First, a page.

Mother and Son Introduction: Children need and deserve a relationship with each parent, even when the parents are separated or divorced. When parents continue the conflict during separation or after the divorce, it’s very difficult for the children. Research now concludes that children suffer psychological and developmental effects from poor co-parenting, continued parental conflict, and alienating behaviors by parents and these negative effects extend beyond childhood into these children’s own adulthood.

Research also concludes that a children who are exposed to chronic strife and conflict between their parents during separation and after a divorce have increased frequencies of the following: aggression, behavioral problems, truancy, problems with authority, drug abuse, promiscuity, social alienation, delinquency, and school failure. When adolescents internalize their emotional pain, suicidal ideation increases, as well as internal angst and grief. Moreover, 20-25% of now-adults who experienced high conflict divorce as children had significantly more psychological problems as adults than their counterparts who grew up in intact families (10% of these adults had psychological disorders).

We believe that the majority of parents want to do the right thing for their children in separation and divorce situations, but many times they don’t know what to do or they get caught in the posturing often required in the legal system in order to win their case.

Resetting the Family is a series of intensive educational programs designed to address the negative effects on children of poor co-parenting and/or alienating behaviors by parents. All parents, whether separated or divorced, are appropriate for consideration into the program. Step-parents and other adults, such as grandparents, are also appropriate for consideration to participate. Children between the ages of 9-14 years are appropriate for the children’s intensive educational programs.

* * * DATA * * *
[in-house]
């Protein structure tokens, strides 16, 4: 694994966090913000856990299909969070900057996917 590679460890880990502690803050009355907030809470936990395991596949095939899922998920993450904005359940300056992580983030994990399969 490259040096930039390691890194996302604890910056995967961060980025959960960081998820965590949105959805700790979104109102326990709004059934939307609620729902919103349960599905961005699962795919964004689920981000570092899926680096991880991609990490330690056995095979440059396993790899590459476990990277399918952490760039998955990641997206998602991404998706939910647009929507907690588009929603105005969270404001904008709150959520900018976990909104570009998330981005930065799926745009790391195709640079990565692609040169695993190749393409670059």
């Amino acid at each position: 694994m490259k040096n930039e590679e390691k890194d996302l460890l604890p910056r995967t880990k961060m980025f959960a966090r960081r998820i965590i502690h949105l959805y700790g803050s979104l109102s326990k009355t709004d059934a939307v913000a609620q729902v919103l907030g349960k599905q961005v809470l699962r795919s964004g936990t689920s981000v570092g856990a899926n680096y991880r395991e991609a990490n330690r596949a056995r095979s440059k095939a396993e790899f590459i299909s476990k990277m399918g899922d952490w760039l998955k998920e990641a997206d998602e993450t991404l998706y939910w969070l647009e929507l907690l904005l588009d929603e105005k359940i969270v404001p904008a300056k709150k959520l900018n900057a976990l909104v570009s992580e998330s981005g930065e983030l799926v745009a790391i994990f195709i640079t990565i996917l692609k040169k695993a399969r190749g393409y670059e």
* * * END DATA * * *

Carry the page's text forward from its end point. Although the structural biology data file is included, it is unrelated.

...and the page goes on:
Resetting the Family will help your family create a new family model post separation or divorce through several educational intensive depending upon your family’s needs.

Intensive co-parenting program: In this intensive educational curriculum, parents are taught through multi-media teaching methods, role-playing, active discussion, and course activities the negative effects of poor co-parenting and continued parental conflict on the child’s developing brain, including emotional development, social development, and psychological development. The course is very dynamic and by the end, you will have 1) a much greater understanding of what chronic parental conflict is doing to your child’s overall development and 2) a new set of co-parenting skills that will significantly help you navigate the changes brought by separation and divorce such that your child doesn’t suffer the consequences of parents who can’t get along. Some of the co-parenting topics include improved communication, navigating issues related to discipline between the homes, strategies for shared activities, and conflict resolution skills to avoid costly court intervention.

Intensive co-parenting with alienating behaviors program: When poor co-parenting also includes a chronic pattern of alienating behaviors (e.g., denying parenting time, bad mouthing the other parent to the child, presenting a parent as incompetent) that weaken the parent-child bond, the blended program which includes co-parenting with attention to chronic alienating behaviors is appropriate. In this intensive educational curriculum, all parents are taught the critical co-parenting skills necessary to help children deal with separation and divorce as described above under “co-parenting.” In addition, the parents who are on the receiving end of alienating behaviors by the other parent will learn how to better respond to and manage situations in which the parent-child relationship is being negatively affected. The parents who are engaging in alienating behaviors will learn how to identify the triggers that result in such behaviors, as well as learning healthier parenting skills than alienating tactics.

Intensive children’s program: The intensive educational program for children, ages 9-14, teaches the child the important cognitive skills, thinking skills, and problem-solving skills necessary for the child to recover from the negative developmental and emotional effects of poor co-parenting and/or alienating behavior by parents. We also help the child learn the skills necessary to resist any future strife between his/her parents.

Note: Resetting the Family is not therapy or counseling and it is not appropriate for families if severe alienation is present.

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